RJ movie critic honors movies with Silver Seat Cushion Awards

Popularity and acclaim are two very different metrics. If they weren’t, McDonald’s would be the best restaurant on the planet.

It’s a concept that’s rarely more evident than during the Oscars.

Take away the summer blockbuster “Dunkirk” and the breakout smash “Get Out,” which was released more than a year ago, and the remaining seven nominees for best picture at Sunday’s 90th Academy Awards have combined to gross $321 million through last weekend.

“Black Panther” pulled in that much during its first eight days.

With that in mind, welcome to the sixth annual Silver Seat Cushion Awards, which salute a wider array of movies than the Oscars ever will while celebrating the most important part of the moviegoing experience: a nice, comfortable chair.

Best Use of Las Vegas: “Blade Runner 2049”

According to the movie’s timeline, at some point in the next 31 years, Las Vegas becomes a radioactive wasteland. So, that’s a bit of a downer. Before that, though, the Strip gets some sweet new architecture as well as at least one lounge populated by holograms of Elvis, Marilyn Monroe and plenty of showgirls.

Worst Use of Las Vegas: “Sleepless”

Set in Las Vegas but filmed almost exclusively in Atlanta, the Jamie Foxx actioner somehow feels further removed from the current city than the radioactive version. Take the flashy manager of the Luxus casino, who buys cocaine in bulk for his guests and has a penthouse overlooking the Strip with a Bond-villain-style secret stairwell/escape route. This is patently absurd — even in light of recent revelations about the behavior of a certain Strip executive.

Best News for Donny and Marie: “The Space Between Us”

It’s 2034, Las Vegas still has yet to become a toxic dump, and there’s a Shanghai-themed resort behind Bally’s. Based on the building wrap, though, not only are the Osmonds still performing at the nearby Flamingo, they haven’t aged a bit.

Outstanding Achievement in Helping Most of America Remember Which One’s Key and Which One’s Peele: “Get Out”

With Oscar nominations for best picture, best director and best original screenplay, Jordan Peele distanced himself from his longtime comedy partner, Keegan-Michael Key, faster than Loggins outran Messina.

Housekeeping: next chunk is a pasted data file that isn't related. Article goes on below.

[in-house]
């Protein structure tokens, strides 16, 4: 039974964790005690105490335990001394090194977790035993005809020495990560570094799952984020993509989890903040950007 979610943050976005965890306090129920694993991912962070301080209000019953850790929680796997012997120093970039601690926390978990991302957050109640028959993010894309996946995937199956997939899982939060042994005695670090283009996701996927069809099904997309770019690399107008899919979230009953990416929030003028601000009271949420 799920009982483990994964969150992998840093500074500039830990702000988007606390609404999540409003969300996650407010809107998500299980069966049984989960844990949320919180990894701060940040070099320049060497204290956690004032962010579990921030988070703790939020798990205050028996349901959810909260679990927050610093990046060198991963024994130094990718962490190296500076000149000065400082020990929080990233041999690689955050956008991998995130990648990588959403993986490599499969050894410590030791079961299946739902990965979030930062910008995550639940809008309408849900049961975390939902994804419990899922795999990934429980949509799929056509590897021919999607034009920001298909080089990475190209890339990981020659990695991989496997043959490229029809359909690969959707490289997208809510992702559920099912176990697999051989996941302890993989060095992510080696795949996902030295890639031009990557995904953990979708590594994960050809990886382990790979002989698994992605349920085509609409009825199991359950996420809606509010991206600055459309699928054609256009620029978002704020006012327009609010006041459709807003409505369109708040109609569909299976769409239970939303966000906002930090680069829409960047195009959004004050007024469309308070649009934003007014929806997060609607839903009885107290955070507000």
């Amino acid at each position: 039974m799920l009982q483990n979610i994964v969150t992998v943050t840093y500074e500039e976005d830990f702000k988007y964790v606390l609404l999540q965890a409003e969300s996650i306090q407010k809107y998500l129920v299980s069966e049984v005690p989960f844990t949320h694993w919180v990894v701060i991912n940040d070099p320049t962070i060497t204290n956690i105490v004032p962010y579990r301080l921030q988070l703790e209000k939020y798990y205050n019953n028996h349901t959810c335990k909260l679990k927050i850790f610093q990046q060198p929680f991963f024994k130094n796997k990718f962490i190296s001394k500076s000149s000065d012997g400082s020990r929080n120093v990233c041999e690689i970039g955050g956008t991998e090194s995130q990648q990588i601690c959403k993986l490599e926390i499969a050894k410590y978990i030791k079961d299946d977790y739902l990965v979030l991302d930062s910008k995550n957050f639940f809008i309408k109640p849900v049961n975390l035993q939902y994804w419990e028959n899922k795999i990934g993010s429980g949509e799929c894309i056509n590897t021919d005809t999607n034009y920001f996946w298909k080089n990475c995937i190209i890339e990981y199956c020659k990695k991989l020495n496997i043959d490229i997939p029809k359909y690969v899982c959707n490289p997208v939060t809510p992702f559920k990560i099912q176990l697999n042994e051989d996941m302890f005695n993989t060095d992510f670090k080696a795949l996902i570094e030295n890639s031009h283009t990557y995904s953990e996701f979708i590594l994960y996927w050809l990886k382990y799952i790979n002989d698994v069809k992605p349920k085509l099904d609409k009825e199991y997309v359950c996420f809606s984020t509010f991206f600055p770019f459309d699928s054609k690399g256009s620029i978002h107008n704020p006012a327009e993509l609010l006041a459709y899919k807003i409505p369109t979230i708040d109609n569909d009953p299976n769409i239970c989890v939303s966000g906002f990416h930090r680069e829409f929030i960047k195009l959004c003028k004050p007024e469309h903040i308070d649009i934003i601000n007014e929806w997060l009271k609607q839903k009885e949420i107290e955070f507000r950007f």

Best Best-Picture Nominee That Spoiled Another Best-Picture Nominee: “Dunkirk”

Any bit of tension the “Darkest Hour” filmmakers hoped to wring out of whether Winston Churchill would find a way to get the British military home from Dunkirk was sucked out of theaters months before thanks to Christopher Nolan’s “Dunkirk.”

Most Egregious Use of a Spoiler in a Movie’s Title: “Mark Felt: The Man Who Brought Down the White House”

This is what happens when the subject of your film is best known by his nickname, which stemmed from a groundbreaking pornographic movie: The title “Deep Throat” already was taken.

Best Review by a Friend of the Luxury Movie Theater Experience That Happens to Contain a Massive Spoiler for “Logan”: “I just paid $50 to eat a cheeseburger and watch Wolverine die.”

Best Product Placement: The Microsoft Zune from “Guardians of the Galaxy Vol. 2”

Of course the only thing that could replace Peter Quill’s beloved Walkman is the defunct Microsoft mp3 player that Yondu found in a junker shop. The look on Quill’s face when he learned it could store 300 songs — 300! — was priceless. Unlike the Zune.

Least Empowering Followup to a Massively Empowering Film: “Justice League”

In the hands of director Patty Jenkins, “Wonder Woman” was a refreshing change from the recent spate of DC superhero movies because its heroine is a one-woman, tank-flipping wrecking crew who firmly believes that love can conquer all. In the hands of directors Zack Snyder and Joss Whedon, “Justice League” turned into a drinking game that would have left you blotto if you took a shot every time a scene started with a close-up of Wonder Woman’s backside.

Word of the Year: “Wonder”

In addition to “Wonder Woman,” 2017 also yielded “Professor Marston and The Wonder Women,” which detailed the character’s kinky origins, as well as Woody Allen’s “Wonder Wheel,” Todd Haynes’ “Wonderstruck” and, simply, “Wonder.”

Best Clothing Catalog Posing as a Movie: “The Mountain Between Us”

I don’t remember much about the movie, in which Idris Elba and Kate Winslet survive a plane crash in the frozen wilderness, aside from all the fabulous winter weather gear worn by Elba’s character. Either I missed a scene of that plane tearing through an L.L. Bean or he desperately needs to give a TED talk on the art of packing a carry-on.

Best Evidence for Not Letting a 4-Year-Old Develop a Movie: “Monster Trucks”

Paramount’s president, Adam Goodman, and his 4-year-old son were credited with the idea for “Monster Trucks,” in which monster trucks are actual monsters — or something like that. The movie earned less than $65 million worldwide on a reported $125 million budget, the studio took a $115 million writedown on it four months before its release, and Goodman is now the former president of Paramount.

Best Omission: The sex scene from “It”

Imagine how much clout Stephen King must have had in 1986 since nobody — Nobody! — took him aside to say, “Steve, buddy, maybe there are better ways for a group of 11-year-olds to respond to defeating an evil presence as old as time itself than by taking part in a sewer orgy.” That passage from the book is so much creepier than anything Pennywise ever did.

Outstanding Use of Ironic Casting and/or Blackmail: “The Emoji Movie”

Sir Patrick Stewart provided the voice of Poop.

Contact Christopher Lawrence at clawrence@reviewjournal.com or 702-380-4567. Follow @life_onthecouch on Twitter.

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